Some senior members of Russia’s ruling party reportedly submitted a draft law today. Under the draft, Russian regulators would be able to restrict Internet access to Twitter, Facebook and YouTube. The draft is intended to counter censorship of Russian media by some U.S. platforms.
According to the draft, Russian prosecutors, in consultation with the Foreign Ministry, can conclude that restrictions on content on foreign Internet platforms violate the rights of Russians. The corresponding penalties will include fines and partial or total restrictions on access to these infringing platforms in Russia.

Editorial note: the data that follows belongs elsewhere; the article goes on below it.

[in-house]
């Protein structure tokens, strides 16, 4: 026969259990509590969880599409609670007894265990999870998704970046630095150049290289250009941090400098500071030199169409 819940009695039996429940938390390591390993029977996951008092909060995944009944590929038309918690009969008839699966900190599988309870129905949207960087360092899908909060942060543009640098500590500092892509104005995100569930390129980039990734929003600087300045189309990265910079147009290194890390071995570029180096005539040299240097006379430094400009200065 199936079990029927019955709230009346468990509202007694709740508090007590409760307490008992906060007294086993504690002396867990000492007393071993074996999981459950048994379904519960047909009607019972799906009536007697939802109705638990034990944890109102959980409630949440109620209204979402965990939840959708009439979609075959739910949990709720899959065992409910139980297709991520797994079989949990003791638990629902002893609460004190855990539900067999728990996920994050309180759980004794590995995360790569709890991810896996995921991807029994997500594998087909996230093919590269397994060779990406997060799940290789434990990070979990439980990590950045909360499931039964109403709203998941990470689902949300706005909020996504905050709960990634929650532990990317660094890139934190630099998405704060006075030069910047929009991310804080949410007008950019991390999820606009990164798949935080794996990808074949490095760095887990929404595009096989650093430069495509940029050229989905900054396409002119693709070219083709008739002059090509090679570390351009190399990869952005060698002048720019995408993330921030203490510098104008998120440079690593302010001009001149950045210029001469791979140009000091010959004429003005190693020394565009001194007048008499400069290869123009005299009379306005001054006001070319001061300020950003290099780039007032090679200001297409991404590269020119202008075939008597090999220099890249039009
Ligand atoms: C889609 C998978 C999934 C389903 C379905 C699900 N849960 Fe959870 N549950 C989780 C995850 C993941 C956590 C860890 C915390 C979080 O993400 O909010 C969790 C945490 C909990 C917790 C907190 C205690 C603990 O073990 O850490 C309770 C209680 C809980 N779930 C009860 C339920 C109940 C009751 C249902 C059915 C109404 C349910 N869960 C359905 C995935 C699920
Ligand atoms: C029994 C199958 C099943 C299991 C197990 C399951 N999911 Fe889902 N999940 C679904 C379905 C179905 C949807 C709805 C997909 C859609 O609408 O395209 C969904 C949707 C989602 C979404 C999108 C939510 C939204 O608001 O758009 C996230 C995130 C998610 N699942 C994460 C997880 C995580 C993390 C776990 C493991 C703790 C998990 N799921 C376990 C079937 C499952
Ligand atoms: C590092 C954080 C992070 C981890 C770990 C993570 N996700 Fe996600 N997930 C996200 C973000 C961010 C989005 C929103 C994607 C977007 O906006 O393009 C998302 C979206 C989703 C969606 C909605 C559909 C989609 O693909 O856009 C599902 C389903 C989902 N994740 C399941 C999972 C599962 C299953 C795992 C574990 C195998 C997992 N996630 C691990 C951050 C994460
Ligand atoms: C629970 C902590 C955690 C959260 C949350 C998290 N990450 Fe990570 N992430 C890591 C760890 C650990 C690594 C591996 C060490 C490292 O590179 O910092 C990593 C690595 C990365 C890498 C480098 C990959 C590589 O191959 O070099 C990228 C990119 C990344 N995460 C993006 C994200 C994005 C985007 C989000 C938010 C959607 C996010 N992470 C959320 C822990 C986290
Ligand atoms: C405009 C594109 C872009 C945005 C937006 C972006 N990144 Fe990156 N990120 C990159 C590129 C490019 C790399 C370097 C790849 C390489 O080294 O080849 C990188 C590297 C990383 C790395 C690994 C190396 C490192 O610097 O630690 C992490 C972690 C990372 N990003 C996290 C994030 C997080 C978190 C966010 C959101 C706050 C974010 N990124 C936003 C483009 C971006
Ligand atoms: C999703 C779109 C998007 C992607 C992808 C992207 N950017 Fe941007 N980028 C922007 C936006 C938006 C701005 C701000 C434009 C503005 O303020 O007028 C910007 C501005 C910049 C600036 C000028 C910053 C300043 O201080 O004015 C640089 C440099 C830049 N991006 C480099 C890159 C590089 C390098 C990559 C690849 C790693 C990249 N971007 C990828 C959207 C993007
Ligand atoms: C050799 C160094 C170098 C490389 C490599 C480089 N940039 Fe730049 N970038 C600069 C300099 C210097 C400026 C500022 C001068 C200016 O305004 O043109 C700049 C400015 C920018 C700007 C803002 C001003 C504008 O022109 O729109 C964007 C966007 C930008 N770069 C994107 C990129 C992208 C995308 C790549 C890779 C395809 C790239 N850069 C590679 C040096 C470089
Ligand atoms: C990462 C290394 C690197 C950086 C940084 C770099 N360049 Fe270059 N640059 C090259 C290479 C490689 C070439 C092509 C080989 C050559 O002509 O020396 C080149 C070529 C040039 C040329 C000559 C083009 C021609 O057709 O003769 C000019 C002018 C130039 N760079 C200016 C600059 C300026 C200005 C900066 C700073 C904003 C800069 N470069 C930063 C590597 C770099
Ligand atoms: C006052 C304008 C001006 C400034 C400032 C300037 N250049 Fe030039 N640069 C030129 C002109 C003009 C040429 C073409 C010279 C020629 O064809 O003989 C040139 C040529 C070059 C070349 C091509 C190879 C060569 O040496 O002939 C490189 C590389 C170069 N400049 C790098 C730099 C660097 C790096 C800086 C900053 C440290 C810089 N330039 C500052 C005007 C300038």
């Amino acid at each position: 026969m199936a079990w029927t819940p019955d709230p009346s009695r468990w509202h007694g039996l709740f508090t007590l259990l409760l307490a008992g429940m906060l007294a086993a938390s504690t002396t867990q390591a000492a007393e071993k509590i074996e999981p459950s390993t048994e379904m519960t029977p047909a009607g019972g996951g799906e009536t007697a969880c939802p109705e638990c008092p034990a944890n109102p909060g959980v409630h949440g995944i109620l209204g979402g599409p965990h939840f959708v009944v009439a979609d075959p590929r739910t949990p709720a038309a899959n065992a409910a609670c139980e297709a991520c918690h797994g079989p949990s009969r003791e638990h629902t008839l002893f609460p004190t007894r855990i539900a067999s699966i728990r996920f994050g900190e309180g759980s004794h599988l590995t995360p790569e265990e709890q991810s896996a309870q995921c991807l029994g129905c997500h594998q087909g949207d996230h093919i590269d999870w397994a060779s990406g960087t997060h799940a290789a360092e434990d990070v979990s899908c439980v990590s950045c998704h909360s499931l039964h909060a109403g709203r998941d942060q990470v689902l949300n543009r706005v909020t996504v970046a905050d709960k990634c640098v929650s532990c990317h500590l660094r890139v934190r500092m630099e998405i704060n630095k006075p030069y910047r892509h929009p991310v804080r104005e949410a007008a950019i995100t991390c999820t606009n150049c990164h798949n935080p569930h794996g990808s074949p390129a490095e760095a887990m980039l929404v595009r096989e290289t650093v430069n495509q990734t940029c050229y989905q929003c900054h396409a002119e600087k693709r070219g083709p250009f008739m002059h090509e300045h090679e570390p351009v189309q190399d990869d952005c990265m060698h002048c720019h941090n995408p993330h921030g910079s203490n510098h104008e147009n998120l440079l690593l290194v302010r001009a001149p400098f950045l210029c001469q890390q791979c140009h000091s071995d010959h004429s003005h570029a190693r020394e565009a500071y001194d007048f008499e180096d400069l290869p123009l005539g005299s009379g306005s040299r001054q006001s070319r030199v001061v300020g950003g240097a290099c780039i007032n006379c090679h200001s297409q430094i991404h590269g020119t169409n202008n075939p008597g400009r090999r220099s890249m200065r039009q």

The sponsors of the measure say Russian media companies have been complaining since April that Twitter, Facebook and YouTube are censoring their accounts.
In response, Kremlin spokesman Dmitry Peskov said on a conference call: “The discriminatory behaviour of these services against Russian customers has occurred and must be countered.” But Peskov did not explicitly support such restrictions, saying legal procedures would be used to determine appropriate sanctions.
Of course, the move was also ridiculed by Alexey Navalny, Russia’s opposition leader. “It’s great to get them through as soon as possible, and eventually people across the country will start using VPNs,” Navalny said on Twitter. “